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Saturday Jul 7
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For those who already know the short films of the Brothers Quay,
 Phantom Museums is a welcome, thorough investigation of a lifelong dedication to stop-motion animation and dream sequence narratives. For those just discovering this identical twin team of Stephen and Timothy Quay, Phantom Museums is the place to start. This collection of short films includes roughly twenty of their projects, chronologically spanning thirty years. Inspired by the old-fashioned look of early animated features such as The Adventures of Prince Achmed, as well as Jan Svankmajer and Jiri Barta's films, The Brothers Quay built their reputation on combining the quaintness and delicacy of early animation with present day macabre.

As miniaturists, they painstakingly hand assembled decadent sets, such as an ancient library, a shrunken head vault at the natural history museum, and spiral staircases. Homemade dolls with missing eyes, pins, needles, and screws, protractors, and other tiny metallic things, make characters and their environs grotesquely techno, framed by carnivalesque camerawork in which the viewer experiences scenes from every possible angle. Highly anatomical, they sometimes use steaks and livers to represent doll innards. Watching these films now, one appreciates their Goth quality, especially because of the romantic, classical musical accompaniment. Their influence on the music video industry is also apparent. Each film has a unique story and production design, so that although the overall Quay aesthetic is clear, variation avoids redundancy.
  --Trinie Dalton

The Collection of short films are:
1979, 21 minutes, color, 16mm NEW PRINT Music by Stefan Cichonski A dreamer is seduced by the mystery of the city at night. He leaves his room and goes into the street, where a tram-car carries him away. “As with much of their later work, it’s impossi- ble to provide a coherent synopsis of the earliest surviving film by the Quay Brothers, as Nocturna Artificialia defies attempts at verbal encapsulation at every turn. The Quays them- selves acknowledged this when they said “as for what is called the scenario, at most we have only a limited musical sense of its trajectory, and we tend to be permanently open to vast uncertainties, mistakes, disorientations, as though lying in wait to trap the slightest fugitive ‘encounter’.”... Shot on 16mm and funded by the British Film Institute's Production Board, Nocturna Artificialia is a remarkably confident piece of work, the Quays surmounting obvi- ous technical and budgetary limitations to create a private universe entirely out of their own recurring obsessions. Their later films may be more assured, but their roots are clearly visible here.” –Michael Brooke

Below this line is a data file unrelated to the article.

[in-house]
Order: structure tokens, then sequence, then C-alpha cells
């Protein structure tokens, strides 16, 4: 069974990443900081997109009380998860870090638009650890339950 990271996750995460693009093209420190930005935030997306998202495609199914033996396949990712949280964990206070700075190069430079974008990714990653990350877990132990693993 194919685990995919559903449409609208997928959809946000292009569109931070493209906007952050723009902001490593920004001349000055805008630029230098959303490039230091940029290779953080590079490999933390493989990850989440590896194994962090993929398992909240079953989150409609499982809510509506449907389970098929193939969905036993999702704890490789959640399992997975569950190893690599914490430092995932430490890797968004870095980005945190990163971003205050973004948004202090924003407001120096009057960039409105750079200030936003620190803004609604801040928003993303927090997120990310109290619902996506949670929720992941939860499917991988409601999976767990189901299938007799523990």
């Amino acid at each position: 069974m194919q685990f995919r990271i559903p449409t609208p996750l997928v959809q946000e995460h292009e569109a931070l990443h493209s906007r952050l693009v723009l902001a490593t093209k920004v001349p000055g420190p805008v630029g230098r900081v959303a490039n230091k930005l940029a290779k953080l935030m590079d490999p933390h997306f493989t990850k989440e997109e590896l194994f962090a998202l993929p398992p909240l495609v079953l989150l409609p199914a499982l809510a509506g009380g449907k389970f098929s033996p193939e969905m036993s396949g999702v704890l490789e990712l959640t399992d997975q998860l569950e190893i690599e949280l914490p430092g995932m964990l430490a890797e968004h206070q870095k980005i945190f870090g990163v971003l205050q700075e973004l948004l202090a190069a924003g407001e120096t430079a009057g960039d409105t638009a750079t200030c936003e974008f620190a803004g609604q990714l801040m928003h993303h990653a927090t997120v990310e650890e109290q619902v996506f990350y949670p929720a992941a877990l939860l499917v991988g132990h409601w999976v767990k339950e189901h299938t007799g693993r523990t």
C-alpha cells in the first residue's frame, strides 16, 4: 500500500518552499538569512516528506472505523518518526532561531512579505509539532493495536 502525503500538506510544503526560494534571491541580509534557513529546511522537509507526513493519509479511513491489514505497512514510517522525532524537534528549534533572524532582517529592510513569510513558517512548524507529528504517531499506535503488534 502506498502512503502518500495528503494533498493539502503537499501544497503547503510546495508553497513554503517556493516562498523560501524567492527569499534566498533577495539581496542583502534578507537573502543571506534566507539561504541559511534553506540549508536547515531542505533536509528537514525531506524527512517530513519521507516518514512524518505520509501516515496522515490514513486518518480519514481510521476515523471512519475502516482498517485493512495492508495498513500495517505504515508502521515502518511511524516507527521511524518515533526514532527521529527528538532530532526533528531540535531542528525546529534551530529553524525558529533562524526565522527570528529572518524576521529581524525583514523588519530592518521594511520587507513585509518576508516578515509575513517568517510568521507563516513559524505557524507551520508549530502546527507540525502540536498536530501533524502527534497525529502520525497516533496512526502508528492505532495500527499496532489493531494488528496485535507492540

1984, 14 minutes, color, 16mm NEW PRINT Music by Zdenek Liska The film is structured as a series of little lessons in perception, taught by a puppet simu- lacrum of Svankmajer, whose head is an opened book, to a doll whose head the master emp- ties of dross and refills with a similar open book. Each of the nine segments or chapters “refers variously to the importance of objects in Svankmajer’s work, their transformation and bizarre combination through specifically cinematic techniques, the extraordinary power of the camera to ‘make strange’, the influence of Surrealism on Svankmajer’s work, and the sub- versive and radical role of humor. Taken out of the context of the original Visions television documentary on Svankmajer, for which they served as illustration/commentary, these vignettes might at first sight seem a trifle bewildering. They ideally need to be viewed more than once before they begin to work effectively as quirky introductions to the Svankmajer universe. Then, however, they emerge as surprisingly charming and delightful excursions into this astonishing (and often deeply disturbing) directors work.” –Julian Petley
1985, 11 minutes, color, 16mm NEW PRINT Music by R. Walter
This was originally conceived as a pilot for a series, which never materialized due to lack of funding. Alternative title: Little Songs of the Chief Officer of Hunar Louse (Being a Largely Disguised Reduction of the Epic of Gilgamesh), Tableau II, “in which Gilgamesh sends a prostitute to seduce the wild man of the forest, Enkidu. The Gilgamesh figure is a sort of grotesque fascist hydrocephalic child despot on a tricycle, ruthless patrolling his sandbox kingdom. Enkidu, made from a bird skull adorned with an exotic headdress of feathers and shells, brings to mind Max Ernst’s renowned collage series Une Semaine de Bonté. The wicked child sets a devilish trap for the creature – a gobbet of raw flesh to lure him, and then a mechanical trapdoor in the shape of a is strong stuff, a waking nightmare of paranoia and sexual violence. The camerawork is frenetic, yet the effect is precisely that conver- gence of the dreamlike and the mythic, the bizarre and the inevitable that all their work aspires to.” –J.D. McClatchy
1986, 21 minutes, color and b&w, 35mm NEW PRINT Music by Leszek Jankowski
Adapted from a short story by Polish writer Bruno Schulz, the Quays’ first film in 35mm, and their first masterpiece, delves deep into a nightmarish netherworld. A museum keeper spits into the eye- piece of an ancient peep-show and sets the musty machine going. Inside the puppets partake in a series of bizarre rituals among the dust and the grime.